Berries are purchased for a number of reasons, including their health benefits and good-looking displays. Not only are berries no longer just impulse buys, but they are also popping up on more shoppers' lists.
Berries are purchased for a number of reasons, including their health benefits and good-looking displays. Not only are berries no longer just impulse buys, but they are also popping up on more shoppers' lists.

Fresh berries can be impulse buys or planned purchases, sources say.

“Berries are both a household staple as well as an impulse buy. Consumers are increasingly becoming more health conscious and aware that certain foods, like berries, should be a part of their daily routine,” said Kyla Oberman, marketing manager for Naturipe Farms LLC, Estero, Fla.

This trend means more consumers are ready to consistently place berries on their shopping list.

“The Strawberry Commission recently released research findings about consumer shopping trends and show that more consumers are putting fresh berries on their shopping list, versus previously just buying on impulse,” said Cindy Jewell, director of marketing, California Giant Berry Farms Inc., Watsonville, Calif.

 

Nutritional Information

One important reason berries are beginning to be added to weekly shopping lists around the country is that consumers are more educated on the health benefits berries offer.

“Thanks to the media and the work of the industry, it’s now common knowledge that blueberries are healthy,” said Marcos Nuques, West Coast sales manager, Giumarra International Berry, Los Angeles.

Much of that consumer-related health and nutrition information comes from research supported by various berry organizations.

“We strongly support the research results we receive from the Strawberry Commission and the North American Blueberry Council on health attributes of fresh berries,” Jewell said. Jewell said she thinks it’s important to forward any new findings on to consumers because the information helps shoppers make valuable decisions on what to put in the cart when they shop for fresh fruit.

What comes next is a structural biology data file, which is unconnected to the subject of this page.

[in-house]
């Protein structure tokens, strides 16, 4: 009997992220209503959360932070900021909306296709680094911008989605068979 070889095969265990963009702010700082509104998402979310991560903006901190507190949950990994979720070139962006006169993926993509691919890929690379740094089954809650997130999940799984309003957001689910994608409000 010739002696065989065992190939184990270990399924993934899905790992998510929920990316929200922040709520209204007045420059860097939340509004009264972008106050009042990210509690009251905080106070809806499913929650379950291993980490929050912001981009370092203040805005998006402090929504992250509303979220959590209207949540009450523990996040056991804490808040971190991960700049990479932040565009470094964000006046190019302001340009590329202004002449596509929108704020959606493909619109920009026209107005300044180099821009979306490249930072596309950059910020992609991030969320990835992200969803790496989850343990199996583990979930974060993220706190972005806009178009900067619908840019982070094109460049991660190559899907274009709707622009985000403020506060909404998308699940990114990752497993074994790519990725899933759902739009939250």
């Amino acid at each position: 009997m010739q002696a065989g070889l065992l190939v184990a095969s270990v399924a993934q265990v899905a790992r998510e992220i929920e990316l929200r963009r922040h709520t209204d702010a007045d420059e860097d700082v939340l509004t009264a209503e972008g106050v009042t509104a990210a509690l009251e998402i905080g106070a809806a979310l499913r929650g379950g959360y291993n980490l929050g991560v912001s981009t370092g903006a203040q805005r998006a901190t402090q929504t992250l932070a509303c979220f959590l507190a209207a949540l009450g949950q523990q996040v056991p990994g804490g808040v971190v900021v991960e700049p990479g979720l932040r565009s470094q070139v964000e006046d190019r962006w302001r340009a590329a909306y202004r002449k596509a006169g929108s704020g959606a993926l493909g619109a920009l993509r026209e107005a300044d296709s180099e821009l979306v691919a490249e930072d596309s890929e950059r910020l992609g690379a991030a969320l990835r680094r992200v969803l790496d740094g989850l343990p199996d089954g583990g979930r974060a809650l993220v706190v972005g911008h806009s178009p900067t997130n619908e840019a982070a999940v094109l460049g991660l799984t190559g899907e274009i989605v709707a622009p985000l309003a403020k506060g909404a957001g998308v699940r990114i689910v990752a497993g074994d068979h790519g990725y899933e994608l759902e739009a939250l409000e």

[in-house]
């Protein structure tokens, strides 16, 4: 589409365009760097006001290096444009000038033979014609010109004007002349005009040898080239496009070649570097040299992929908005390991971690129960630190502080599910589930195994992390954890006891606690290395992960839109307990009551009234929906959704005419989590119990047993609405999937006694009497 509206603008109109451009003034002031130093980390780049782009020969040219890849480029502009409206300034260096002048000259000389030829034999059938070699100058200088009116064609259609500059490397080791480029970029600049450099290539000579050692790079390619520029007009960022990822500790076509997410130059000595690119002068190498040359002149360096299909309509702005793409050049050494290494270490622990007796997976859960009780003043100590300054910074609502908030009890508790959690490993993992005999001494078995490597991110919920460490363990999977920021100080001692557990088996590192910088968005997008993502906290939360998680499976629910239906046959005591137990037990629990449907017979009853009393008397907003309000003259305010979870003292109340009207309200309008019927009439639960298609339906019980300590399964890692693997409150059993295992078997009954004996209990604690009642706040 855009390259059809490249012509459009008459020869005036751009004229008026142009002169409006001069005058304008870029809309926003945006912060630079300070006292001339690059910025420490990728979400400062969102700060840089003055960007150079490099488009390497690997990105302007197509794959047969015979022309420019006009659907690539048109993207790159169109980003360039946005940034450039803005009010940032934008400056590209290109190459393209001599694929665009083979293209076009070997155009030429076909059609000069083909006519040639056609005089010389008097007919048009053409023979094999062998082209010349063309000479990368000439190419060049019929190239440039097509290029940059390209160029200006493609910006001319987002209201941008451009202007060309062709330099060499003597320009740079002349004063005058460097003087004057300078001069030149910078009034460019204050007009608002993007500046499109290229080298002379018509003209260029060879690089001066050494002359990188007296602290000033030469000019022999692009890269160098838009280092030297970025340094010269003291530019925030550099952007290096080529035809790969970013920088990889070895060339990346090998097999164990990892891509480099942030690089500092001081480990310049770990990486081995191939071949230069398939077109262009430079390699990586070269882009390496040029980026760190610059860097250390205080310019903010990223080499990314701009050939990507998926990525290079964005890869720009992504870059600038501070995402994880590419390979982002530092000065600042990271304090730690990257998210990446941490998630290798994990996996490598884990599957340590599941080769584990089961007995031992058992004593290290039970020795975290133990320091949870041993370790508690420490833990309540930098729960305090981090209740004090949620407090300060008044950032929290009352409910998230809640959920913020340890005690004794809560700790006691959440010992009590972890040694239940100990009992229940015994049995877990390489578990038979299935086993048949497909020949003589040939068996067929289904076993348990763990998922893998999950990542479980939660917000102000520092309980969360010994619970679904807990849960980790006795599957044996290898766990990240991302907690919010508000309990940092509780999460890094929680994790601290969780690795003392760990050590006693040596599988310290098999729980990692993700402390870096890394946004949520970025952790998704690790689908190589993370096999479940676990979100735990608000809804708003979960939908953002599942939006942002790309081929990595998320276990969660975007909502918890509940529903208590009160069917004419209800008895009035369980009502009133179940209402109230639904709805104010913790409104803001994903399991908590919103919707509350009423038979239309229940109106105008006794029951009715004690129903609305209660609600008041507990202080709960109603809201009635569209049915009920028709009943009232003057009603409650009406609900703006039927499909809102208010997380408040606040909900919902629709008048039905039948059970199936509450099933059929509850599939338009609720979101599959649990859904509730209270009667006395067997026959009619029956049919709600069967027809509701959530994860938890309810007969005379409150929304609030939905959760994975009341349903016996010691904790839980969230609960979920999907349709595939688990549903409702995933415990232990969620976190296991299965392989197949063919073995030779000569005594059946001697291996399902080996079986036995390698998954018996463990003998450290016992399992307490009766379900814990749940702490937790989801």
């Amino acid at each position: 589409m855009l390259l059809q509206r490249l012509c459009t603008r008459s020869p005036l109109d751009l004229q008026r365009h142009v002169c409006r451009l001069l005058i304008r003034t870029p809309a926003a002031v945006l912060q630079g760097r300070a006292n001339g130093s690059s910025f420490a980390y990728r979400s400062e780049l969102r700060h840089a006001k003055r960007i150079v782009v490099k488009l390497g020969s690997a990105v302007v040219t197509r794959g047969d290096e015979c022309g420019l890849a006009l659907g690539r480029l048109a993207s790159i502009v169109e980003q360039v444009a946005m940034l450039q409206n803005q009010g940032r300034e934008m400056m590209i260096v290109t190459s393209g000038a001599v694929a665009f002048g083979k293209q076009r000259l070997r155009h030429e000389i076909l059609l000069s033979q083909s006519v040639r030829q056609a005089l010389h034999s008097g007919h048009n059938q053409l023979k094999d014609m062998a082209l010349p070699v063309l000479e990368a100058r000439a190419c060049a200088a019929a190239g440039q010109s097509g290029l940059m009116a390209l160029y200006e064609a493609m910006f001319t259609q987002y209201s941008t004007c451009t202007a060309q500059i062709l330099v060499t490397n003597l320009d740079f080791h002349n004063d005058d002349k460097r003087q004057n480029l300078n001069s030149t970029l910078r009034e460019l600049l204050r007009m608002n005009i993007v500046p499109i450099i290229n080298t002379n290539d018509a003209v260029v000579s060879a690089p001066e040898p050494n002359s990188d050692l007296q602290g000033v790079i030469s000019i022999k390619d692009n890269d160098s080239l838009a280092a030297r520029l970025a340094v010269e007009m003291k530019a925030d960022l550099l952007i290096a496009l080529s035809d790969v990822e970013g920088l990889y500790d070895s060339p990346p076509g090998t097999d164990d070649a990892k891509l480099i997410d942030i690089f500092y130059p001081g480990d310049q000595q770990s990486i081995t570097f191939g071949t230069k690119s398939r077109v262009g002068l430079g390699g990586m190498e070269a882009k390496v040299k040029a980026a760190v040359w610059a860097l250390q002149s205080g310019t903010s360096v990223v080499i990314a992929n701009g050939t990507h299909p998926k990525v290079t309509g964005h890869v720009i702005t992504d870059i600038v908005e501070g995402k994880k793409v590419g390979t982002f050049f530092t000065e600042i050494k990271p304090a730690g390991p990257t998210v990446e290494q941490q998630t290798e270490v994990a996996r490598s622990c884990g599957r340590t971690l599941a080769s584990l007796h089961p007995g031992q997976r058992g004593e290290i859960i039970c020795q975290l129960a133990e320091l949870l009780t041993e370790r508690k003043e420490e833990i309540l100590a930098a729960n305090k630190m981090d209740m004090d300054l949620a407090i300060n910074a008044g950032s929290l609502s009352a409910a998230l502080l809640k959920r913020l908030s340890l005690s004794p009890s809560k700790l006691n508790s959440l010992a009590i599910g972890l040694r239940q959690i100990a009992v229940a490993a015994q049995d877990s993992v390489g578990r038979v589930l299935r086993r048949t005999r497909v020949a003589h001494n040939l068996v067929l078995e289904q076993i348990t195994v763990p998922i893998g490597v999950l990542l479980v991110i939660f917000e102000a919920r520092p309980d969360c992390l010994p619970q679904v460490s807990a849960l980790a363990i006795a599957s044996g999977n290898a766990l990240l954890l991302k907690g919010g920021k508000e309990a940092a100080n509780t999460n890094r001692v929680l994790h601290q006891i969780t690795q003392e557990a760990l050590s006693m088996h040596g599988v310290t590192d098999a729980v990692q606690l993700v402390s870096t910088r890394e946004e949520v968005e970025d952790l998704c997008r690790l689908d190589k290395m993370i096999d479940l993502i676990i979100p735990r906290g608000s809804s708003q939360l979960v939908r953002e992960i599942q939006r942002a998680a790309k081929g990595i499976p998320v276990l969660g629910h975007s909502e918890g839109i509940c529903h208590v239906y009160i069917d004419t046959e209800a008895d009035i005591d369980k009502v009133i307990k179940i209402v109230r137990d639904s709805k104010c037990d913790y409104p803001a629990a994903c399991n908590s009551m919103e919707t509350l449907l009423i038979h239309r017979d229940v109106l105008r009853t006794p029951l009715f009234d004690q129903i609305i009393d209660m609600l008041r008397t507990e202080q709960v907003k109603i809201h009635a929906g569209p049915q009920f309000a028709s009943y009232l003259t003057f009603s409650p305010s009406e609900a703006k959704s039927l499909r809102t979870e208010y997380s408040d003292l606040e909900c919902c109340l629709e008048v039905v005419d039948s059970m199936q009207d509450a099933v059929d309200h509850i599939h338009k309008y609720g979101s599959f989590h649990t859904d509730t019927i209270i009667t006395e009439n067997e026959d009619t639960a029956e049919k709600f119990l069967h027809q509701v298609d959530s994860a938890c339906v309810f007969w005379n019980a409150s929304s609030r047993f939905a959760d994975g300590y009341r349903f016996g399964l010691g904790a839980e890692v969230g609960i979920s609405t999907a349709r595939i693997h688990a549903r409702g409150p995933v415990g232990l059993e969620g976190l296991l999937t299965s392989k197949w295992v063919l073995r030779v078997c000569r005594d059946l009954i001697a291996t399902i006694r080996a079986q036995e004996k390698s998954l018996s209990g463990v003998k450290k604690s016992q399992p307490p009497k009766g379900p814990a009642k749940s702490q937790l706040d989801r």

“If they know the nutritional values of fresh berries when shopping for their family, it helps to make sure we are on the shopping list,” Jewell said.

 

Displays matter

Despite the idea that more consumers are planning their berry purchases before they enter the store, displays are still extremely important.

“Even though 50% of consumers believe that strawberries are healthy and on their shopping list, 66% still make that final purchasing decision based on the appearance of the display,” Jewell said.

The quality of berries is also critical because consumers won’t buy berries they deem to be either damaged, underripe or overripe.

In order to better market to the consumer who plans on buying berries before they enter the store, Jewell said California Giant has tried to increase the quality of their berries even more.

“We do a double inspection process, one in the field and one as they are packed at the cooler, because we want to make sure we have the best quality when our berries are on display at retail,” she said.

Companies that want their product to stand out on the shelves need to have appealing packaging as well as great-looking berries.

That means companies have to constantly re-evaluate their packaging to see how to best communicate with consumers.

“We try to work with what we see from the research done by the Strawberry Commission,” Jewell said.

As a result, the company has revamped its packaging with a slightly different message to consumers.

“There’s a whole new set of information on the backside of the pack based on what we’re learning about consumers. We’ve included a health message and suggested links to give them the instant resources they want,” Jewell said.

 

Impulse buys

However, impulse purchases are still significant, so marketers strongly recommend keeping a berry display in a prominent location.

“We see retailers who feature all the berries together at the front of the store have great success,” said Nolan Quinn, berry category director for The Oppenheimer Group, Vancouver, British Columbia.

“It makes for a nice impulse purchase when customers see nice big beautiful berries on display,” he said.

Jim Grabowski, director of marketing for Watsonville, Calif.-based Well-Pict Berries, agrees that large displays are effective, especially for summer.

“At this time of the year, it seems that the ‘berry patch’ concept seems to work best at retail for the promotion and sales of all types and varieties of berries,” he said.

Oberman said convenient packaging also helps encourage impulse buys.

“For those consumers who choose berries on an impulse — that’s where items such as our ready-to-eat blueberry snacks are ideal. The value-added category is perfect for the impulse purchase customer,” she said.